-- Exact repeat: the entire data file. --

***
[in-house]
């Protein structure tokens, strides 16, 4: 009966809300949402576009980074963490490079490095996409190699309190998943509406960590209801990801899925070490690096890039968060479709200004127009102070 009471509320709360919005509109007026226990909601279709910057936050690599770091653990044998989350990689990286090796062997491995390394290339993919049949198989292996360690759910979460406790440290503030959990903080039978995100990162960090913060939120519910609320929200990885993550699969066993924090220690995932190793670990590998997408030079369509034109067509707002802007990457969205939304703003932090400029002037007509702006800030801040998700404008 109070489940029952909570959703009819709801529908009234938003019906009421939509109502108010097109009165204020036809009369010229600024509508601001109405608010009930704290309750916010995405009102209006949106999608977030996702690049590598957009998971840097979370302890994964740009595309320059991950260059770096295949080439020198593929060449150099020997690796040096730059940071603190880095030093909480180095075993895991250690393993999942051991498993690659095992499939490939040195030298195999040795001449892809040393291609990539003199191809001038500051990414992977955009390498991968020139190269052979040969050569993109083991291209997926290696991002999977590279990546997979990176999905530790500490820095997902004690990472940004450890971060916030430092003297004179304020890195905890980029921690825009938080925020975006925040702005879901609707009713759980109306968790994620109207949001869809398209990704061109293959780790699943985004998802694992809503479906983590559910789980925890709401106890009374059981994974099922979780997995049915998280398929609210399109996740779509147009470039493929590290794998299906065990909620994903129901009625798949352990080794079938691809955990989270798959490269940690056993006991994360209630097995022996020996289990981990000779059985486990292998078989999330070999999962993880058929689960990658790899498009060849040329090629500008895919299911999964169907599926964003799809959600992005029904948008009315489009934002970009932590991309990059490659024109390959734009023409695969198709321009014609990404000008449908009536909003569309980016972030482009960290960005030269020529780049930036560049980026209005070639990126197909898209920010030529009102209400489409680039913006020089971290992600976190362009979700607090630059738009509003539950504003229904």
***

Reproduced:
[in-house]
């Protein structure tokens, strides 16, 4: 009966809300949402576009980074963490490079490095996409190699309190998943509406960590209801990801899925070490690096890039968060479709200004127009102070 009471509320709360919005509109007026226990909601279709910057936050690599770091653990044998989350990689990286090796062997491995390394290339993919049949198989292996360690759910979460406790440290503030959990903080039978995100990162960090913060939120519910609320929200990885993550699969066993924090220690995932190793670990590998997408030079369509034109067509707002802007990457969205939304703003932090400029002037007509702006800030801040998700404008 109070489940029952909570959703009819709801529908009234938003019906009421939509109502108010097109009165204020036809009369010229600024509508601001109405608010009930704290309750916010995405009102209006949106999608977030996702690049590598957009998971840097979370302890994964740009595309320059991950260059770096295949080439020198593929060449150099020997690796040096730059940071603190880095030093909480180095075993895991250690393993999942051991498993690659095992499939490939040195030298195999040795001449892809040393291609990539003199191809001038500051990414992977955009390498991968020139190269052979040969050569993109083991291209997926290696991002999977590279990546997979990176999905530790500490820095997902004690990472940004450890971060916030430092003297004179304020890195905890980029921690825009938080925020975006925040702005879901609707009713759980109306968790994620109207949001869809398209990704061109293959780790699943985004998802694992809503479906983590559910789980925890709401106890009374059981994974099922979780997995049915998280398929609210399109996740779509147009470039493929590290794998299906065990909620994903129901009625798949352990080794079938691809955990989270798959490269940690056993006991994360209630097995022996020996289990981990000779059985486990292998078989999330070999999962993880058929689960990658790899498009060849040329090629500008895919299911999964169907599926964003799809959600992005029904948008009315489009934002970009932590991309990059490659024109390959734009023409695969198709321009014609990404000008449908009536909003569309980016972030482009960290960005030269020529780049930036560049980026209005070639990126197909898209920010030529009102209400489409680039913006020089971290992600976190362009979700607090630059738009509003539950504003229904």